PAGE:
Bharatnatyam is one of the most popular classical Indian dances, which is almost 2,000 years old. Bharatnatyam is considered the mother art of most of the other classical dances of India and inspires many art forms like sculpture, painting, and icon-making.
Nagpur girl, Deepshikha Das is taking this legacy ahead. Deepshikha is a passionate Bharatanatyam dancer and is youngest member of The West Bengal Dance Group Federation. She has performed at international festival like Uday Shankar International Dance Festival. She has also won awards at Dance & Music Festival, Nagpur, organized by South Central Zone Cultural Centre and also at the International Dance and Drama Festival, organized by Akhil Bhartiya Sanskrutik Sangh.
Reacho had some candid talk with this talented artist. Here are the excerpts from the interview -
When did you start learning Bharatanatyam?
I started my journey into dancing at the age of 3.5. My interest into dancing was clearly visible to my parents when I impeccably danced to the tunes of Bollywood songs. I henceforth began the auspicious journey conforming to the guru-shishya parampara under the guidance of Smt. Ratnam Janardhanan.
Any idols or influences in your life?
Guru Ratnam Janardhanan has always been a person I have looked up to. Ever since childhood, I have learned a lot from her as an ardent shishyaa. She will always be my idol for life.
Can you tell us more about Nritya Ratna Smt. Ratnam Janardhanan?
Guru Ratnam Janardhanan Nair is a well known Guru in India. She mastered the art of Mohiniattam and Bharatanatyam under the tutelage of Guru Shri Kalamandalam Mannadiar and Guru Sadanam Lakshmikutty. She settled in Nagpur with her husband and laid the foundation of Pratibha Nritya Mandir, a center for Indian classical dance. She has been acclaimed by dance world with titles like ‘Nritya Ratna’ and ‘Kalaa Ratna’ among many others.
How did you get interested in Carnatic Vocal music?
I was already deepening my roots in Hindustani Sangit Paddhati, but Bharatanatyam demanded Carnatic Music. This is how, Guru Ratnam Janardhanan asked me to widen my musical knowledge and learn both the Classical Music styles of India. This is when she took me to Guru Ranjani Krishnakumar, another music virtuoso, having taken musical training from the Great D.K. Pattamal (a prominent Carnatic Music and famously know to be a part of the Female trinity of Carnatic Music).
Do you feel that you have evolved your own style?
‘Weaving Traditions with New Waves of Innovation’ has been my motto in my professional career in dance. But at the same time, I do not want to forget my roots and make changes to something which is immortal. We are responsible for keeping our traditional knowledge safe and pass it on to the next generation. I always seek my performances to be eye-pleasing to the audience. I always try to explain the meaning of my dance so that language is not a barrier. My forte is always to make correct and balanced use of technology like lights and sound, so that my audience soaks into my performance along with me.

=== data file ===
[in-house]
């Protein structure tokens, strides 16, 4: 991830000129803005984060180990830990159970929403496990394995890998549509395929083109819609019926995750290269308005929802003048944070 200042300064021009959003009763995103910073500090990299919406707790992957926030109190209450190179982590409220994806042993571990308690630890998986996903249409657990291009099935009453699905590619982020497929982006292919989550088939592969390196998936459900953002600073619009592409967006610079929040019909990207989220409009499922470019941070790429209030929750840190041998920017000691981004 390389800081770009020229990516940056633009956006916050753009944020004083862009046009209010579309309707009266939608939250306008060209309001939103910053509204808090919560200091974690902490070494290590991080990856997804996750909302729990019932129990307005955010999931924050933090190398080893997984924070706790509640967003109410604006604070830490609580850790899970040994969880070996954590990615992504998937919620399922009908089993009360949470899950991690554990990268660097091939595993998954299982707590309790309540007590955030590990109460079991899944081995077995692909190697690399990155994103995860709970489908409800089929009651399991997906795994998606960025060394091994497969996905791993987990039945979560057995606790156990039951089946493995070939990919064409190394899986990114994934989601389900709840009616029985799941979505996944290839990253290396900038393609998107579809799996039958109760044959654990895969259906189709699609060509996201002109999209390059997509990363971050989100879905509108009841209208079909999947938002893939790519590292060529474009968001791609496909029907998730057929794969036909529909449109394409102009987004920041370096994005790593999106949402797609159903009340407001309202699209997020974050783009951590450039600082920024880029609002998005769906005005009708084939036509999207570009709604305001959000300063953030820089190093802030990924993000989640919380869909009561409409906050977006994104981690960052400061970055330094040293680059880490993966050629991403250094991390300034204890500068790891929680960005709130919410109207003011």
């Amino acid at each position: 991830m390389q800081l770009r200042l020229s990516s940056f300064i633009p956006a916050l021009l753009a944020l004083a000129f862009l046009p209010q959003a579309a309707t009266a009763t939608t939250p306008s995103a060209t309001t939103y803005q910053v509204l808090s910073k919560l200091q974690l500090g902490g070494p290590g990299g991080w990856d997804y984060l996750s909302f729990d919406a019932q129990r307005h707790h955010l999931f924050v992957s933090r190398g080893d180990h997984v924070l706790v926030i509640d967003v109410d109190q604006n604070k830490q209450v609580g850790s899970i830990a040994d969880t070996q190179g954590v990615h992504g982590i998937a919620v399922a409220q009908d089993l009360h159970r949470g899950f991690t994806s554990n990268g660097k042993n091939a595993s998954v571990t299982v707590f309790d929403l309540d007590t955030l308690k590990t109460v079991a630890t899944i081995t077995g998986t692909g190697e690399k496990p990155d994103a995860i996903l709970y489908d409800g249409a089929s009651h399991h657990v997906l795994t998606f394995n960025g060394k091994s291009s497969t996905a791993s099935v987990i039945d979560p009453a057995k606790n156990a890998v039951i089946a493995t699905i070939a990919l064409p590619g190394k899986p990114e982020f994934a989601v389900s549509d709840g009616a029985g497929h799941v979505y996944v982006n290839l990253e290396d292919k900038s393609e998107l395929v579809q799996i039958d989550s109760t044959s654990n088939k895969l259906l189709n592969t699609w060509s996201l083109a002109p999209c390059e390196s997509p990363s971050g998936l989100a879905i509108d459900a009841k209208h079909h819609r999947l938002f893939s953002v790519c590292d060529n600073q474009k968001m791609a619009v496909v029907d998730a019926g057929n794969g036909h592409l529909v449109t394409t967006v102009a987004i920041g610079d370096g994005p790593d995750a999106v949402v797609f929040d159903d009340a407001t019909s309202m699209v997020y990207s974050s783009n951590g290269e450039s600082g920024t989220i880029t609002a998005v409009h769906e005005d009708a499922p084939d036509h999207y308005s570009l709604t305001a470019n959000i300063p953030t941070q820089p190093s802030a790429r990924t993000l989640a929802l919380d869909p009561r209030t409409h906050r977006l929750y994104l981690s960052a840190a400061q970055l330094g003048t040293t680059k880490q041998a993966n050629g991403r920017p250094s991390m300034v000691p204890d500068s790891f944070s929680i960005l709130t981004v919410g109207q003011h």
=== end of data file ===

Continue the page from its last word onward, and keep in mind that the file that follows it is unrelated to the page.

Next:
Enlighten us about the West Bengal Dance Group Federation
The West Bengal Dance Group Federation is the premier dance body of West Bengal, of which all reputed artists of dance are part of. Being a life member of this Body is a matter of great repute and of course responsibility, because everyone in the field of dance look up to the member as an idol. I am the youngest Member of this body and was invited to be part of it when i was 10 years old. All the other members are veterans of the field of art and are aged 45+.
Which is your most memorable performance?
I have 2 to mention. The first being the performance at Uday Shankar International Dance Festival when I danced in front of the legendary contemporary dancer, film maker, actress and the daughter of the great Uday Shankar - Smt. Mamta Shankar ji. The second one was at The Salt Lake Music festival. This was such a high grade recital that all the legends of art and music were performing that night.
How do you see your role in the society as a dancer apart from being on stage?
Being an artiste in not only about being on stage. We play a key role in changing the mindset of the society. I am already knowingly and unknowingly a role model for many little girls who I teach today and who have seen me dancing. The generation today is getting far away from our cultures. It is becoming more materialistic and lack the golden knowledge of Indian cultures. Just to reduce this gap between the present generation and our cultures, through my dance I try to involve the youth today who is very active and filled with creative ideas. Bringing presentations like Draupadi and others, I try to enact mythological stories in a presentable manner. Social media has also been a tool to reach the society.
Did you ever think of leaving dancing? Or had any bad periods?
As any dancer in today’s society, I faced a lot of oppositions to take up dance as a career. Today’s society demands a professional degree which only satisfies egos of parents. You may see the name-plate of an Engineer/ Doctor/ CA/ Lawyer on every street you go, but an Artiste’s name is rarely found. This is because not everyone has been gifted by Maa Saraswati and it needs immense devotion to be an artist. The same happened to me when the choice of my career came into way. I fought all oppositions and stuck to my values and high regards for dance and music.
Here a video of Deepshikha’s performance. We wish her best luck and hope that more children will be motivated by her to follow and preserve this beautiful art of India!